The commentators 09-04-15
...on the general election campaign
This is a campaign dominated by carefully contrived photo-opportunities and sound bite-filled speeches delivered to audiences largely (and sometimes totally) made up of activists. At all costs, normal voters are to be avoided, and wherever possible print journalists — who after all are supposed to be the ‘tribunes of the people’ — must be sidelined.
- Stephen Glover, Daily Mail
The Tories should nip this one in the bud. It does not matter what Ed Balls said a few months ago about taxation of “non-doms”, apparently ridiculing what Ed Miliband now supports. Balls was wrong and Miliband is right, and George Osborne should now agree. The chancellor can claim to be tougher than any of his predecessors on tax avoidance. He can argue that all parties have been lax on tax scams. All should now strive to cleanse them from the fiscal deck. This is not a left-right issue, any more than it matters how much or little a tax raises.
- Simon Jenkins, The Guardian
Tick tock, tick tock . . . Time is running out for David Cameron to move decisively ahead in the opinion polls and stop Ed Miliband becoming prime minister. With hardly any sand left in the top half of the hourglass, Britain should have woken up by now. Instead the country that was transformed by Margaret Thatcher is sleepwalking towards electing the most left-wing prime minister in living memory.
- Tim Montgomerie, The Times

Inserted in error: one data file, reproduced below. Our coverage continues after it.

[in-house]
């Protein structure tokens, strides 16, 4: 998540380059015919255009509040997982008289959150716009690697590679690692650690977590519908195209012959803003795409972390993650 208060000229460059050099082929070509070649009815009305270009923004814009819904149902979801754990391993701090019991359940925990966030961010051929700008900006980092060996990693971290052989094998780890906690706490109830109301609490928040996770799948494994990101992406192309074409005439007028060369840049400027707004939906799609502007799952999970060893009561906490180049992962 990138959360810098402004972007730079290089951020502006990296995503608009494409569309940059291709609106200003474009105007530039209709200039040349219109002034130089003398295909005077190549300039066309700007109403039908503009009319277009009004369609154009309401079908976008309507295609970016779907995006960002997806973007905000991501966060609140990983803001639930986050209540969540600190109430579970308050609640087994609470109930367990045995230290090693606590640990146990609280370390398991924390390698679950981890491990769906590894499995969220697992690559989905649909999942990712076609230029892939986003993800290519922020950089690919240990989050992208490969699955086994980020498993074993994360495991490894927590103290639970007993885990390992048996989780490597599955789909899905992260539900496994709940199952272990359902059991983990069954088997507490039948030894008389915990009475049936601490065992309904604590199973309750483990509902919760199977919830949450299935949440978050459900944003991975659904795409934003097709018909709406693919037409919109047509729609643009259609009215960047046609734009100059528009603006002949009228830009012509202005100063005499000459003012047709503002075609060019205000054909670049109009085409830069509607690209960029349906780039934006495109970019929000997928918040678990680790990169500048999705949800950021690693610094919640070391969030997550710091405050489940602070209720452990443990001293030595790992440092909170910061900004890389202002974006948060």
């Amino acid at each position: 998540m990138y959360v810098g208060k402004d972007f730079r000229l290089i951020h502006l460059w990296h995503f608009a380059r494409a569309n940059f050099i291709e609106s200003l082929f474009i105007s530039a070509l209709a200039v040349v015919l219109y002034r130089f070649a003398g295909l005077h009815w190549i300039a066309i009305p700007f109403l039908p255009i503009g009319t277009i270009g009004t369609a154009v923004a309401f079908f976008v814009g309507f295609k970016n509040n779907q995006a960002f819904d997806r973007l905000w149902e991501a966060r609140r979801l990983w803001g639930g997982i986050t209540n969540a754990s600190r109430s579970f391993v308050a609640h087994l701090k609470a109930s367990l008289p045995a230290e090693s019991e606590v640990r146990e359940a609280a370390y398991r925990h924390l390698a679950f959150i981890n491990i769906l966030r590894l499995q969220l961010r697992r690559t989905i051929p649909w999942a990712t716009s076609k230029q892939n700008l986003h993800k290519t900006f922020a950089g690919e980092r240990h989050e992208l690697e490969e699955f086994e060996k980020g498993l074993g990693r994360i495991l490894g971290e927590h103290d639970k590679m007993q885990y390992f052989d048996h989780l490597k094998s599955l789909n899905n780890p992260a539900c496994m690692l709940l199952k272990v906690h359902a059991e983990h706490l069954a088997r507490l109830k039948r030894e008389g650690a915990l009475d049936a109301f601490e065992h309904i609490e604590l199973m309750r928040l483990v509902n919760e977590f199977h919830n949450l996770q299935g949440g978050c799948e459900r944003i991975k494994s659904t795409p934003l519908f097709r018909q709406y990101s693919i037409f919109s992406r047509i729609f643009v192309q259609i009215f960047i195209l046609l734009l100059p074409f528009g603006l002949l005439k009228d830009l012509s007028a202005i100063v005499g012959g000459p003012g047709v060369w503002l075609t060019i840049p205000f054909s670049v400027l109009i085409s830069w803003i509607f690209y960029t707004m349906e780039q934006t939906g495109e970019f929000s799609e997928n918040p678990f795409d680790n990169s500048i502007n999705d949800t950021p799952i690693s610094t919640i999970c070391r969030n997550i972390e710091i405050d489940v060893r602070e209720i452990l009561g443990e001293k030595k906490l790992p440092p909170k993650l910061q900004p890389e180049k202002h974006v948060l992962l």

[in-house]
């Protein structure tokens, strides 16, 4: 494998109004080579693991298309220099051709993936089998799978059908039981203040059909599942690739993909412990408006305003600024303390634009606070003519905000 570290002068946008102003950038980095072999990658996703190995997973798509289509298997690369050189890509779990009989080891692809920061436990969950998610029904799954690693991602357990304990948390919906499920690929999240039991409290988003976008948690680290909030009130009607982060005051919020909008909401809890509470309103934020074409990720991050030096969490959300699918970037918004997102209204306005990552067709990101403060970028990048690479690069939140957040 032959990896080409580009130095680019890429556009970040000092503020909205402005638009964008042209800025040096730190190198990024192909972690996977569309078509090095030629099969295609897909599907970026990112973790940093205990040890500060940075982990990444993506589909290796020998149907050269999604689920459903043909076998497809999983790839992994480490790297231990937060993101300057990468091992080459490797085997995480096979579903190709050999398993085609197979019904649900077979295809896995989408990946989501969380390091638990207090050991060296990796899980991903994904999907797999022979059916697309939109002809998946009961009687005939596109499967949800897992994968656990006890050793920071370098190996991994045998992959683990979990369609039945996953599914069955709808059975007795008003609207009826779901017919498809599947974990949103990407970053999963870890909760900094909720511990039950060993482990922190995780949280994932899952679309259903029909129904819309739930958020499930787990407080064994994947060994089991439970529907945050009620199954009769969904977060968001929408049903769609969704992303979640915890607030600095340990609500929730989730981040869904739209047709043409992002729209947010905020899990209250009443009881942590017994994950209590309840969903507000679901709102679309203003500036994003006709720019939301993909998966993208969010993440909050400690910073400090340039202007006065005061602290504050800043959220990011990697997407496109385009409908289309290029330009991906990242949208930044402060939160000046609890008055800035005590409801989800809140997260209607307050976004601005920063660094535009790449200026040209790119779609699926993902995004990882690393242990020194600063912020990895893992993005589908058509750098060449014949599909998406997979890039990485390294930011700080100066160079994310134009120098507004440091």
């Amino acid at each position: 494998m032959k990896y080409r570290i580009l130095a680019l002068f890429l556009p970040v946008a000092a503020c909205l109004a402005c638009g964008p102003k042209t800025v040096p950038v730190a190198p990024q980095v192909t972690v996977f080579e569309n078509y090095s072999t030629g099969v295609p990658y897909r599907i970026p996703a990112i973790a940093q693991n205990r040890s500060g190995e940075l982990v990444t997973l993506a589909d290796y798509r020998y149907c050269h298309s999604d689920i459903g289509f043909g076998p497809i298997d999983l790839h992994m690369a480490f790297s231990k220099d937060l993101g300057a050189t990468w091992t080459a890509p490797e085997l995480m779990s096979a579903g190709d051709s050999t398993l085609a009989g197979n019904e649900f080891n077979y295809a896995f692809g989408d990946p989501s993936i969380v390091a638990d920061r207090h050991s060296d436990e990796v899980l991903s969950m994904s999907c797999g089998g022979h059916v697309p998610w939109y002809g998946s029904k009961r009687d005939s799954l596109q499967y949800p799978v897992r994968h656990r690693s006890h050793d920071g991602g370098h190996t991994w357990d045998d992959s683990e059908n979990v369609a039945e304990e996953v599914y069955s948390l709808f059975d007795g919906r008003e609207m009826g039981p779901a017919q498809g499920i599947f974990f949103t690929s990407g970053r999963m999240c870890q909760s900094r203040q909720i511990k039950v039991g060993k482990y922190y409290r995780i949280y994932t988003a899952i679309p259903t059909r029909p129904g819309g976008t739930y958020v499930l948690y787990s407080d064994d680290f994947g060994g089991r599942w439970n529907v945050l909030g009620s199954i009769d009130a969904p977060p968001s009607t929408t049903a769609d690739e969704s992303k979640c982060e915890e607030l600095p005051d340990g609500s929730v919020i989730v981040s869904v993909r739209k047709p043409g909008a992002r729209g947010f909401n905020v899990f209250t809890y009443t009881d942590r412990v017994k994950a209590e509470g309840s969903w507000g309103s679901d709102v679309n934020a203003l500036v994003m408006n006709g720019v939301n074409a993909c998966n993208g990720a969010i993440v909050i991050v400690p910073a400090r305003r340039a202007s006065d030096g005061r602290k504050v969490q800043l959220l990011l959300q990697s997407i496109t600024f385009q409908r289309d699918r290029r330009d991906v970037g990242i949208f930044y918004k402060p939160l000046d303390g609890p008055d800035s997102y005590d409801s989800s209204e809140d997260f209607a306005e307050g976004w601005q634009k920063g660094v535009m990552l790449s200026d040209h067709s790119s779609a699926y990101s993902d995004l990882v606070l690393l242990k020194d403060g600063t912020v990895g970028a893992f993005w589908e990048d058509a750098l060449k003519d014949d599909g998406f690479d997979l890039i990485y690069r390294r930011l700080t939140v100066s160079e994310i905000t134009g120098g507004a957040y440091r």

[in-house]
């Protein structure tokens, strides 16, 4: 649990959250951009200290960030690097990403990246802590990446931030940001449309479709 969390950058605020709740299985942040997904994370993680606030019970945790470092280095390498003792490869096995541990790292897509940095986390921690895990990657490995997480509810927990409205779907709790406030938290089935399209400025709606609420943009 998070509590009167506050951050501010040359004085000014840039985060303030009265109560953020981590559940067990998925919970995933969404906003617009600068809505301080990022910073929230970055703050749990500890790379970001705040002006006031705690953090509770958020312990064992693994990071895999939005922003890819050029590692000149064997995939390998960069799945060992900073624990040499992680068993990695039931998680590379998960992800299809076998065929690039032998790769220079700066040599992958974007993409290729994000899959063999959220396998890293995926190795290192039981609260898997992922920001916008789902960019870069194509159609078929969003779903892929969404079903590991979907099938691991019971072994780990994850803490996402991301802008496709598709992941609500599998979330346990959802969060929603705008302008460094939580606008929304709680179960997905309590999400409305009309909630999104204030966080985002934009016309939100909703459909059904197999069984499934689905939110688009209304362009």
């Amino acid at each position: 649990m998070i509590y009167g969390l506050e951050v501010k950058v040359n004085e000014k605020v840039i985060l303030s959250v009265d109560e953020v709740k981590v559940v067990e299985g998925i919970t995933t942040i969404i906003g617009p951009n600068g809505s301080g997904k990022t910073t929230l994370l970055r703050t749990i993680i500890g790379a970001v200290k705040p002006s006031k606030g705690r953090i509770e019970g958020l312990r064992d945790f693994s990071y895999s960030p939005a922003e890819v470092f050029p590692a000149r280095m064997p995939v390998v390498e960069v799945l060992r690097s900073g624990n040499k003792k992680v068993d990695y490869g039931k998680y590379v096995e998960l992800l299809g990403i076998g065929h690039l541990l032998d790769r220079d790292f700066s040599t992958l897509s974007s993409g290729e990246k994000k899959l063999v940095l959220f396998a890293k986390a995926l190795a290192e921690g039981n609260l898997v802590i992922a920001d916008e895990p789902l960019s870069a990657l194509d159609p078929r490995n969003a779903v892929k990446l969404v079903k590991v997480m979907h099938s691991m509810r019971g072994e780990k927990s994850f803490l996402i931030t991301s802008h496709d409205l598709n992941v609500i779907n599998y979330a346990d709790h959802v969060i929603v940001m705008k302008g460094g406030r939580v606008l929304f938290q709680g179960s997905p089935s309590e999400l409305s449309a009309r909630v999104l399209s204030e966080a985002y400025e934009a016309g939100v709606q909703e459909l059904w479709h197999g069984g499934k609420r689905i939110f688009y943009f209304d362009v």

This refusal to countenance one version of English nationalism while at the same time enacting another via the utter negligence of entire parts of the United Kingdom is visible to anyone outside the political class. Or indeed anyone who gets on a train. This is why we are not having the election we were told we were having, the one in which all that mattered was Nigel, the one in which English self-determination and supremacy were taken for granted. Ukip are fading while the SNP flames. The power balance is indeed shifting. It’s time to speak about England.
- Suzanne Moore, The Guardian
Most papers had made up their minds long before MPs packed up their pencil cases for the end of term, and five weeks of hustings are unlikely to change any of their opinions. The Telegraph, Mail, Mirror and Sun seem to think their role is not to tell their readers what the politicians are saying, but to tell them what is wrong (or, occasionally, right) with what the politicians are saying.
- What happened to news on the front, comment on the OpEd?
Comment archive, 2015
Depression and killer pilot
Prince Charles's letters
Cameron's exit strategy
Lee Kwan Yew
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